It adds value to the consumer and creates new markets. The criticisms for this approach include the lack of well developed analytical frameworks of the school of competitive positioning. In fact, they are currently in their infancy and are poorly developed. It also overlooks the potential significance of the business environment in determining its performance. Both the approaches used in strategic management recognize that the organizations thrive for supernormal profits by the virtue of competitive advantage. They can both be used to complement one another in achieving the economic performance of an organization.

The approaches, however, differ with one another over the source and sustainability of the organization’ s competitive advantage. According to Kirsch (2007), the position based view is a classical approach that regards the external environment as the prime determinant of business strategy while the resource-based view regards the internal environment as the prime determinant of strategy. While profits arise by the high market share relative to the rivals, differentiated products, and lower costs in the positioning approach, they arise through the effective utilization of the organization’ s resources and competencies (Connor, 2002).   In the position based view strategy, the organizations are regarded as discrete systems with interrelated socio-economic activities and the strategy should, therefore, create a fit between the activities of the organization and its environment within its industry.

On the other hand, the review based theory regards an organization as a unique bundle of resources. Its competitive advantage is all about exploiting the differences in the resource base of the organization. Further, Hemmatfar, Salehi & Bayat (2010) say that in the resource-based view, the above-average returns are as a result of rare, valuable, immobile, non-imitable, and non-substitutable resources while in the position based view; it is the industry structure which determines the organization’ s economic performance. In attaining and maintaining strategic competitiveness in the 21st century, organizations need to adopt an integrated approach to strategy.

They should consider the contributions of both the positioning school and the resource-based school as complementing one another since they represent different perspectives of the same situation. Mintzberg & Quinn (1996) explains that each of the two approaches represents a different form of analysis that can be used to improve strategic thinking and analysis.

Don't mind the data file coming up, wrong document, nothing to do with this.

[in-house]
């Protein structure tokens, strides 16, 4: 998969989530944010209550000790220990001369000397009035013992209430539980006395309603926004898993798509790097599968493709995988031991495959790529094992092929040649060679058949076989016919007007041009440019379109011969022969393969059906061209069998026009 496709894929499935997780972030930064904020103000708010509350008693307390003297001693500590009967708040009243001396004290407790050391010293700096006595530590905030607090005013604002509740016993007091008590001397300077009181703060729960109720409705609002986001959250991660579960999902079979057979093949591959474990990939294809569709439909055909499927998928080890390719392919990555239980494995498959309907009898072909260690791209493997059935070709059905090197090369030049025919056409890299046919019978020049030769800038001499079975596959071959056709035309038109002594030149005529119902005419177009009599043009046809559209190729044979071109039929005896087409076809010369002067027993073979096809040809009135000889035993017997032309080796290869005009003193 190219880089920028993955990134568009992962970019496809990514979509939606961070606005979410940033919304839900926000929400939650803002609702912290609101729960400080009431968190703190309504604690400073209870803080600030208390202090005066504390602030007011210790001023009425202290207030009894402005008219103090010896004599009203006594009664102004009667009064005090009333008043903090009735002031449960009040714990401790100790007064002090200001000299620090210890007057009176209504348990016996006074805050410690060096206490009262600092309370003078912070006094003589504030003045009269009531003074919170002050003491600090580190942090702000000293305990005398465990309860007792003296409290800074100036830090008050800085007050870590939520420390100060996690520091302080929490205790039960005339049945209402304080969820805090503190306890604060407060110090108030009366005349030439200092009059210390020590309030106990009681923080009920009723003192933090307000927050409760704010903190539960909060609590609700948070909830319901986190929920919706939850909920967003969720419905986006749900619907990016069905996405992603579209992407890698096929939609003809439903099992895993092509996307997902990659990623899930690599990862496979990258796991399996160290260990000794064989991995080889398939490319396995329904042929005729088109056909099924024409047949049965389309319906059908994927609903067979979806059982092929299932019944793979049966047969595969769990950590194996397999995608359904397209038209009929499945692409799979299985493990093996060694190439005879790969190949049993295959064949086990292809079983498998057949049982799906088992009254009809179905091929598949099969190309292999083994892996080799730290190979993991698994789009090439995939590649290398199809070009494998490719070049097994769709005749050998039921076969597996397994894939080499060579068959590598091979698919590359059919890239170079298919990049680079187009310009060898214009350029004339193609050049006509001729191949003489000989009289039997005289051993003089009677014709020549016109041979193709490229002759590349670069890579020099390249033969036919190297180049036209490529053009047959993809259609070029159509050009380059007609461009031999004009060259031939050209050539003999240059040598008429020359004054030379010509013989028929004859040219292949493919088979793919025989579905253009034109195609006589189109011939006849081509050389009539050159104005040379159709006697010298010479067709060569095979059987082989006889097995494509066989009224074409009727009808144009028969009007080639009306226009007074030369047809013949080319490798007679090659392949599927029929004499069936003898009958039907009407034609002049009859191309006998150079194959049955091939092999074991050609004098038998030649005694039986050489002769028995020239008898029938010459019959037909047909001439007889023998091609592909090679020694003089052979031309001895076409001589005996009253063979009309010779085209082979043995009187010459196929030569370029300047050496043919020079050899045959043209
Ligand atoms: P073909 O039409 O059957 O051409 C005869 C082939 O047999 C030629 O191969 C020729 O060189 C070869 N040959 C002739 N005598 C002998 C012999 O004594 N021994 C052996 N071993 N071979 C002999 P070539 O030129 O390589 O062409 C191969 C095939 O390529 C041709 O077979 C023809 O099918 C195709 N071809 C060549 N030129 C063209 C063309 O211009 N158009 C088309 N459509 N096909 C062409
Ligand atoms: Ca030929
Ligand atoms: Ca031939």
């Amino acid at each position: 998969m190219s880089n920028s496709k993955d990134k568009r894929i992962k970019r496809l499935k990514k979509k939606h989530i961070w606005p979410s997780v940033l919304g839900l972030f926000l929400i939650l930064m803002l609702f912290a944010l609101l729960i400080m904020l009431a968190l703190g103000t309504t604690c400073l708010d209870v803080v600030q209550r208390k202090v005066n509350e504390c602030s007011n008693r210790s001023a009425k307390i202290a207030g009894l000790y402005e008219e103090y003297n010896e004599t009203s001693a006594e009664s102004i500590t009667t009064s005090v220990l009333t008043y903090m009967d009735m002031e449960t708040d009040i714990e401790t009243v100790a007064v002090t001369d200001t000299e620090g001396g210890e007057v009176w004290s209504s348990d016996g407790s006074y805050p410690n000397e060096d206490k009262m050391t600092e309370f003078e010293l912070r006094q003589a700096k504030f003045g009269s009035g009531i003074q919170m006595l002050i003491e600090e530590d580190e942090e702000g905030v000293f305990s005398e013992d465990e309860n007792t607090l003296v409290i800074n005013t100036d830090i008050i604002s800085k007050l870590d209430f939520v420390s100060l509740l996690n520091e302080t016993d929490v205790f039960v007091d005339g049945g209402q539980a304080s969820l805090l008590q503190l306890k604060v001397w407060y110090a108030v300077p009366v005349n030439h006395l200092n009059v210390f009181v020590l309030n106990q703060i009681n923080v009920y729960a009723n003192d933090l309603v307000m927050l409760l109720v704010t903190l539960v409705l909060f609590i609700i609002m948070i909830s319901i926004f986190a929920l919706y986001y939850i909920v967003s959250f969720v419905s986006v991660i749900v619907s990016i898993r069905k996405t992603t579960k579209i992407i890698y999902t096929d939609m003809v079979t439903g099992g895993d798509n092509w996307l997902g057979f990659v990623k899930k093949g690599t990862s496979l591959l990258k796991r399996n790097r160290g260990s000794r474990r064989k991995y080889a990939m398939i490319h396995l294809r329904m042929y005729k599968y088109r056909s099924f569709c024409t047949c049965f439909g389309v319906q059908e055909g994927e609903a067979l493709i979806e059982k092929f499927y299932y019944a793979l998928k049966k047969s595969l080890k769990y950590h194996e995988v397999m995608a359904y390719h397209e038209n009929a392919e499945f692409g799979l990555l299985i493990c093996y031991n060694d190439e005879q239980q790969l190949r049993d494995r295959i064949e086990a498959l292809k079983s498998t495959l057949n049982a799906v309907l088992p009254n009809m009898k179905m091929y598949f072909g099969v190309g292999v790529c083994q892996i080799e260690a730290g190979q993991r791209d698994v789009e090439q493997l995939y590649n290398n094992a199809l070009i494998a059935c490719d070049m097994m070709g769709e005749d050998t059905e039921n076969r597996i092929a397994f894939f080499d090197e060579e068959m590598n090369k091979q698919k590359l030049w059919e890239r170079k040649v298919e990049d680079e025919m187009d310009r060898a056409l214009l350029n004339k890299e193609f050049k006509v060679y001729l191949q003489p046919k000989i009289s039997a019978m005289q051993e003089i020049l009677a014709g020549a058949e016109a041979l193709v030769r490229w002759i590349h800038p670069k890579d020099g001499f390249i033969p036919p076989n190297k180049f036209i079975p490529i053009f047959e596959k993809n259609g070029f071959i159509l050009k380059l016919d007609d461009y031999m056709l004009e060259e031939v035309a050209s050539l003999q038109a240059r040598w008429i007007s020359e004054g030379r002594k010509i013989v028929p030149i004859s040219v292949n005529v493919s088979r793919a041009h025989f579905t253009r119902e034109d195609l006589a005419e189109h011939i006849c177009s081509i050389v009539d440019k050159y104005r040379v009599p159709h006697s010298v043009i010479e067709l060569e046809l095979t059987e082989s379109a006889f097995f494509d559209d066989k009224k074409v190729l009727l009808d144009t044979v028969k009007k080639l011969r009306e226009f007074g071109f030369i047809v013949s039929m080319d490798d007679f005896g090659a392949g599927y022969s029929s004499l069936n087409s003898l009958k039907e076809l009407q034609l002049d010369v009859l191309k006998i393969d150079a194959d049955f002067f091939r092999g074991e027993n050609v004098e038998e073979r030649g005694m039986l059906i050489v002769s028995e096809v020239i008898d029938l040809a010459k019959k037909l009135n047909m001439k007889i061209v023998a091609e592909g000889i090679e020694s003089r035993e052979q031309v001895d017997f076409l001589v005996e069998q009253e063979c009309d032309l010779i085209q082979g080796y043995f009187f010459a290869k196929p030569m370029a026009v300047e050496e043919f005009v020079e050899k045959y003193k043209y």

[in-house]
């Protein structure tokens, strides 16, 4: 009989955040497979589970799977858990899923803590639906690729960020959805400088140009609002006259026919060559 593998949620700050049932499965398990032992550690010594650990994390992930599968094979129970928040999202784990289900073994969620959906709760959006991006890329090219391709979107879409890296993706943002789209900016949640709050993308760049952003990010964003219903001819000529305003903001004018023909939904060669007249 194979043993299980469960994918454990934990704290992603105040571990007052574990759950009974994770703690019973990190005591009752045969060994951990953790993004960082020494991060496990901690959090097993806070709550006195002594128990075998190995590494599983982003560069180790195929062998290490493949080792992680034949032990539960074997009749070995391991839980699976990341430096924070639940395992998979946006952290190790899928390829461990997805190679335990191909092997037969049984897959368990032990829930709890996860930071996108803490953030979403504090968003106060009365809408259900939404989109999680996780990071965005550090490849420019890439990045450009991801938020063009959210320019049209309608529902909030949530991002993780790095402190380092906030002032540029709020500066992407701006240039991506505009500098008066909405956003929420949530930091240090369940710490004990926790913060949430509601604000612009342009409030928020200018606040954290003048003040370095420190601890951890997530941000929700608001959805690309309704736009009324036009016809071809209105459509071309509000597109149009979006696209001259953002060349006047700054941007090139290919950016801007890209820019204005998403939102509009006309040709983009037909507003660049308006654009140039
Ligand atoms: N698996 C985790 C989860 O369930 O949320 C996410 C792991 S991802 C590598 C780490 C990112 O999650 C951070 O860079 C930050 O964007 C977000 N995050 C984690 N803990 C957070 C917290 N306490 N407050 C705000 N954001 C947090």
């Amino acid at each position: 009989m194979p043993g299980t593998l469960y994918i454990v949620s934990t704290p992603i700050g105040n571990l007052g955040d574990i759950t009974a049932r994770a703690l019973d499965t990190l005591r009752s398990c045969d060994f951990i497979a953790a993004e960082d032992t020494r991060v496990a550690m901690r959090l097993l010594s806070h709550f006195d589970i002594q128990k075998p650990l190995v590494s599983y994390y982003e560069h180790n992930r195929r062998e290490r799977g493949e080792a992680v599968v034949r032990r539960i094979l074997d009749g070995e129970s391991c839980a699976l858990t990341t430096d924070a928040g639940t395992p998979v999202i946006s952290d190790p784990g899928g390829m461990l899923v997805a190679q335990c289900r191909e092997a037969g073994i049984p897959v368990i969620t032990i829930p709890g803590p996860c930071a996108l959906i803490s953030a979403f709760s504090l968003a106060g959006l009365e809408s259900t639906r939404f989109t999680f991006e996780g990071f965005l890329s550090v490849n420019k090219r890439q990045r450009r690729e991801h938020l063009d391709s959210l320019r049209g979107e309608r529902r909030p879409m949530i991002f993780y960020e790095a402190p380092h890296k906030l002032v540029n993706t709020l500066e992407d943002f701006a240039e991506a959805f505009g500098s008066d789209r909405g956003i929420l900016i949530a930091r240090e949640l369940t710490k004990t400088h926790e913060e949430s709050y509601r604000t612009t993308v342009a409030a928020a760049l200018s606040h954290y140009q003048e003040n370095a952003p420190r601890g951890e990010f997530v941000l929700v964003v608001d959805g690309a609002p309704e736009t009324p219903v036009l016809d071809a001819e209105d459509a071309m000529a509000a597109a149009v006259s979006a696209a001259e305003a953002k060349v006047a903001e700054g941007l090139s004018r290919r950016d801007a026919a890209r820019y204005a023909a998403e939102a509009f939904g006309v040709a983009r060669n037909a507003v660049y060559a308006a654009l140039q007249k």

Therefore, managers should acknowledge the contribution of each strategy in understanding the complexity of strategic management. For instance, Conner (1991) argues that a profit-making organization should adopt the components of the resource-based view so as to obtain above-normal returns. This can be possible by creating distinctiveness for the customer and applying low-cost effectiveness. It should offer them an attractive attribute or a dissimilar relationship when compared to its substitutes.

Alternatively, the organization should sell identical products at a low-cost position as compared to its competitors {Pommerening 2010). The distinctiveness of the product is associated with the distinctiveness of the resources and competencies used to produce the product.   In conclusion, unlike the positioning theory where performance and strategy lie exclusively on the structure of the industry, performance in the resource-based view depends on the endowment of resources and development within the company. This means that the resource positioning is more fundamental for the economic performance of the organization in a resource-based view than the strategic positioning which is crucial for the positioning based view.

Positioning based view is concerned with how the organization holds strongly to its current position if is positioned to improve or maintain its position in the future. The resource-based view asserts that an organization can create a strong competitive position by committing its resources, which become a bundle of unique capabilities and products.  

References

Botten, N. (2009). CIMA Official Learning System Enterprise Strategy (6th ed). Woburn, MA: Butterworth-Heinemann.

Campbell, D., Stonehouse, G & Houston, B. (2002). Business Strategy (2nd ed). California: Butterworth-Heinemann.

Connor, T. (2002). “The Resources-Based View of Strategy and its Value to Practicing Managers”. Journal of strategic change. 11(1): 307-316

Hamel, G. & Prahalad, C. K. (1994) Competing for the Future. Boston: Harvard Business School Press,

Harris, D. (2006). CIMA Learning System 2007 Integrated Management). California: Butterworth-Heinemann

Hemmatfar, M., Salehi, M. & Bayat M 2010, “Competitive advantages and strategic information system.” International Journal of Business Management. 5(7): 158-169.

Kirsch, K. (2007). Critically Review how the Resource-based View Has Developed Our Understanding of Strategy. New York: GRIN Verlag,

Mintzberg, H. & Quinn, J. B. (1996). The Strategy Process: Concepts, Contexts and Cases (3rd ed). New Jersey: Prentice Hall International.

Olsen, M & Zhao, J. (2008). Handbook of Hospitality Strategic Management. London: Butterworth-Heinemann.

Pommerening, T. (2010). Strategic Changes for Business Models in the German Retail Banking Industry in the Post Financial Crisis Era: Using the Example of the Post Bank AG. New York: GRIN Verlag.